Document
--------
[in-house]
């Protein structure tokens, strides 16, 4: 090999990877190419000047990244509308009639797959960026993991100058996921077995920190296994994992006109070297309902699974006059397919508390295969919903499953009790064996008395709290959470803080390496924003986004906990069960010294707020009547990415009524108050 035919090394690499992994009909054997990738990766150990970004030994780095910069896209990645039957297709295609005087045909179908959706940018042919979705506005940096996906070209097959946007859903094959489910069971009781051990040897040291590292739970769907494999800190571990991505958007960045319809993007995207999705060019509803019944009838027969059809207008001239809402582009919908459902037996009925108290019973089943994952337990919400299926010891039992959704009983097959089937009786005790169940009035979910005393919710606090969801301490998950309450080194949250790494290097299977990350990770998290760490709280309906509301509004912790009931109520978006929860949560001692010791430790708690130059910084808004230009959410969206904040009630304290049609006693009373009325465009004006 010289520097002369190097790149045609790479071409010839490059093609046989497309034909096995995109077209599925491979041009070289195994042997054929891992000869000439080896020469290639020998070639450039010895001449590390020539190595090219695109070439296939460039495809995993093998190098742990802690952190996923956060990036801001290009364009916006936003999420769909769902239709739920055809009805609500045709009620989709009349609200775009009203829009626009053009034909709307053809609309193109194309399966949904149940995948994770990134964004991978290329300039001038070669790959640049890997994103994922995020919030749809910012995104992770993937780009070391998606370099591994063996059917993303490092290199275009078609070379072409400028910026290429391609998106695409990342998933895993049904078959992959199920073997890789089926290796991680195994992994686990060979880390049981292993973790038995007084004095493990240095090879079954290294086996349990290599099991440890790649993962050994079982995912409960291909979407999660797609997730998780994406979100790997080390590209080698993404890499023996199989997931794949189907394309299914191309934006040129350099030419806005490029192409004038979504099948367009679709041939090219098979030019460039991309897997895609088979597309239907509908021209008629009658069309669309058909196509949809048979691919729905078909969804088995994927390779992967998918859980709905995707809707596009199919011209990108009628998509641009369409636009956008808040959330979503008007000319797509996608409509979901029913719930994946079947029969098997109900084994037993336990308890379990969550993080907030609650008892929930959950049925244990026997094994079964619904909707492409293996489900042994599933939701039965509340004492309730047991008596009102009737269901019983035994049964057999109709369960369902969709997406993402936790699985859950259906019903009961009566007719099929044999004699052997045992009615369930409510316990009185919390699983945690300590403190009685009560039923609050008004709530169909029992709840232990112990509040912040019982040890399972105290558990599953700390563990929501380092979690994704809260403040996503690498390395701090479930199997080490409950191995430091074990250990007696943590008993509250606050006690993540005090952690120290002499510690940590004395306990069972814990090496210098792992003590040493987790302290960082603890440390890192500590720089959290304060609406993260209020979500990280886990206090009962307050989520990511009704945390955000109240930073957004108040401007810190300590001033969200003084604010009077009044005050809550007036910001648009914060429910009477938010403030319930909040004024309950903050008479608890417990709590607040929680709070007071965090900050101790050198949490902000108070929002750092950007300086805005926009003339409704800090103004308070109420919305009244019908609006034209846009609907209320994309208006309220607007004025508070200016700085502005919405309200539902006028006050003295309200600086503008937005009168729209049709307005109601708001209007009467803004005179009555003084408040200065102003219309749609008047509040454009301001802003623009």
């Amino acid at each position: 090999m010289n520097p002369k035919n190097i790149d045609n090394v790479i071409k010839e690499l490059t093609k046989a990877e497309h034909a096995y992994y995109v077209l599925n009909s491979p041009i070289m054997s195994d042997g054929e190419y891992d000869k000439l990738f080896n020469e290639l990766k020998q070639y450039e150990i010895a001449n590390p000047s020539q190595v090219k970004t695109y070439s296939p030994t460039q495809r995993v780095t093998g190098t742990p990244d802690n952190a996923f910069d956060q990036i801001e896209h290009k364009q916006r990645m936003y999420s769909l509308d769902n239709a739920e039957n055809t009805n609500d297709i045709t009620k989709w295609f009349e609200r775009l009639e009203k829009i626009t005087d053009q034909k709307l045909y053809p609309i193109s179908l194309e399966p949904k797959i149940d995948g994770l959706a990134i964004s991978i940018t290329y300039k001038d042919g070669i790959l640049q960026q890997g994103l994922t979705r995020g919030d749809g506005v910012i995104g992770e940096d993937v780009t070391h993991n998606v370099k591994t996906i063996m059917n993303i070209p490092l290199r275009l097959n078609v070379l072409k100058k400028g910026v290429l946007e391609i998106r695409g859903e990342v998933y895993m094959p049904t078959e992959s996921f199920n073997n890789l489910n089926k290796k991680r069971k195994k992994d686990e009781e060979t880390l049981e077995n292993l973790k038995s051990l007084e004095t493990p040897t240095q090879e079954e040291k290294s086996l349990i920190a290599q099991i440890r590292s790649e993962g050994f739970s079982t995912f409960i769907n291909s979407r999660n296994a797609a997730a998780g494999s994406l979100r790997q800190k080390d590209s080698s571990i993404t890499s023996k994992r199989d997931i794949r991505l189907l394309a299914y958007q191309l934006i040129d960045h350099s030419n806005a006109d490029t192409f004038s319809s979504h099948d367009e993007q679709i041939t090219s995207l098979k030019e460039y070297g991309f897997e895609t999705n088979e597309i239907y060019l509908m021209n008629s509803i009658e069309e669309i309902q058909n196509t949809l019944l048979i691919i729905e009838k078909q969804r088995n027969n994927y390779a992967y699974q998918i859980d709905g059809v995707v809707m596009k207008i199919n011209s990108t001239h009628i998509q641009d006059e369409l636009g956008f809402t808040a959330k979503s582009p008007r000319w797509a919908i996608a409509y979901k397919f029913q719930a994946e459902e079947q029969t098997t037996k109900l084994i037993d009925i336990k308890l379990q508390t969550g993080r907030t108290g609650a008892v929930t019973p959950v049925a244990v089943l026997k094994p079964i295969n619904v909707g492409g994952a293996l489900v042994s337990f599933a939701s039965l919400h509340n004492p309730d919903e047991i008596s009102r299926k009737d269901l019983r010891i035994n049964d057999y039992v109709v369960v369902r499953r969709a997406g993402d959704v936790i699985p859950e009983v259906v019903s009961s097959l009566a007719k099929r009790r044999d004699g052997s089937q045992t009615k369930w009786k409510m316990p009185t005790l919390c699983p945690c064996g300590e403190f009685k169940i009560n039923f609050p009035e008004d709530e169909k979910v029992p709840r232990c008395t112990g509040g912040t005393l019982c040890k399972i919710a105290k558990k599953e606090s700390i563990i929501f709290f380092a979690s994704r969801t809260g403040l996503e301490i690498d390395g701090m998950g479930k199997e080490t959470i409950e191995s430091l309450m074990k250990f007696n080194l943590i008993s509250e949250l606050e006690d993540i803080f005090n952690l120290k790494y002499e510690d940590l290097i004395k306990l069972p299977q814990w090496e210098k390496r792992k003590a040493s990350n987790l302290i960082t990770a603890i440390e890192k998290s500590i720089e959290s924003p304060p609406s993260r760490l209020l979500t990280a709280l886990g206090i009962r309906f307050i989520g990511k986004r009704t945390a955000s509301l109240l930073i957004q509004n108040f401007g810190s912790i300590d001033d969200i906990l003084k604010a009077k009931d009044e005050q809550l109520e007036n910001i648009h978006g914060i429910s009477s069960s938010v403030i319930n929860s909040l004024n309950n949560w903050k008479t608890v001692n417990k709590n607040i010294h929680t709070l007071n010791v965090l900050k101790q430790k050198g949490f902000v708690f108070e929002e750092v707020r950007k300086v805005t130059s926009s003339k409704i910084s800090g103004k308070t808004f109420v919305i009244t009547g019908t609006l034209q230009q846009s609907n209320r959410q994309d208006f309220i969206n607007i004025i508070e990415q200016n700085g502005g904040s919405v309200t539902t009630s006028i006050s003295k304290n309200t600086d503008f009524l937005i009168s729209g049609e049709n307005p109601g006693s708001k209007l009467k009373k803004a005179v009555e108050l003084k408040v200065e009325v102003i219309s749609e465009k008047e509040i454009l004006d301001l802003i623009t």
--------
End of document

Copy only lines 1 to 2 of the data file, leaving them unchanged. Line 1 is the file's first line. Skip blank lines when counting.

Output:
[in-house]
């Protein structure tokens, strides 16, 4: 090999990877190419000047990244509308009639797959960026993991100058996921077995920190296994994992006109070297309902699974006059397919508390295969919903499953009790064996008395709290959470803080390496924003986004906990069960010294707020009547990415009524108050 035919090394690499992994009909054997990738990766150990970004030994780095910069896209990645039957297709295609005087045909179908959706940018042919979705506005940096996906070209097959946007859903094959489910069971009781051990040897040291590292739970769907494999800190571990991505958007960045319809993007995207999705060019509803019944009838027969059809207008001239809402582009919908459902037996009925108290019973089943994952337990919400299926010891039992959704009983097959089937009786005790169940009035979910005393919710606090969801301490998950309450080194949250790494290097299977990350990770998290760490709280309906509301509004912790009931109520978006929860949560001692010791430790708690130059910084808004230009959410969206904040009630304290049609006693009373009325465009004006 010289520097002369190097790149045609790479071409010839490059093609046989497309034909096995995109077209599925491979041009070289195994042997054929891992000869000439080896020469290639020998070639450039010895001449590390020539190595090219695109070439296939460039495809995993093998190098742990802690952190996923956060990036801001290009364009916006936003999420769909769902239709739920055809009805609500045709009620989709009349609200775009009203829009626009053009034909709307053809609309193109194309399966949904149940995948994770990134964004991978290329300039001038070669790959640049890997994103994922995020919030749809910012995104992770993937780009070391998606370099591994063996059917993303490092290199275009078609070379072409400028910026290429391609998106695409990342998933895993049904078959992959199920073997890789089926290796991680195994992994686990060979880390049981292993973790038995007084004095493990240095090879079954290294086996349990290599099991440890790649993962050994079982995912409960291909979407999660797609997730998780994406979100790997080390590209080698993404890499023996199989997931794949189907394309299914191309934006040129350099030419806005490029192409004038979504099948367009679709041939090219098979030019460039991309897997895609088979597309239907509908021209008629009658069309669309058909196509949809048979691919729905078909969804088995994927390779992967998918859980709905995707809707596009199919011209990108009628998509641009369409636009956008808040959330979503008007000319797509996608409509979901029913719930994946079947029969098997109900084994037993336990308890379990969550993080907030609650008892929930959950049925244990026997094994079964619904909707492409293996489900042994599933939701039965509340004492309730047991008596009102009737269901019983035994049964057999109709369960369902969709997406993402936790699985859950259906019903009961009566007719099929044999004699052997045992009615369930409510316990009185919390699983945690300590403190009685009560039923609050008004709530169909029992709840232990112990509040912040019982040890399972105290558990599953700390563990929501380092979690994704809260403040996503690498390395701090479930199997080490409950191995430091074990250990007696943590008993509250606050006690993540005090952690120290002499510690940590004395306990069972814990090496210098792992003590040493987790302290960082603890440390890192500590720089959290304060609406993260209020979500990280886990206090009962307050989520990511009704945390955000109240930073957004108040401007810190300590001033969200003084604010009077009044005050809550007036910001648009914060429910009477938010403030319930909040004024309950903050008479608890417990709590607040929680709070007071965090900050101790050198949490902000108070929002750092950007300086805005926009003339409704800090103004308070109420919305009244019908609006034209846009609907209320994309208006309220607007004025508070200016700085502005919405309200539902006028006050003295309200600086503008937005009168729209049709307005109601708001209007009467803004005179009555003084408040200065102003219309749609008047509040454009301001802003623009």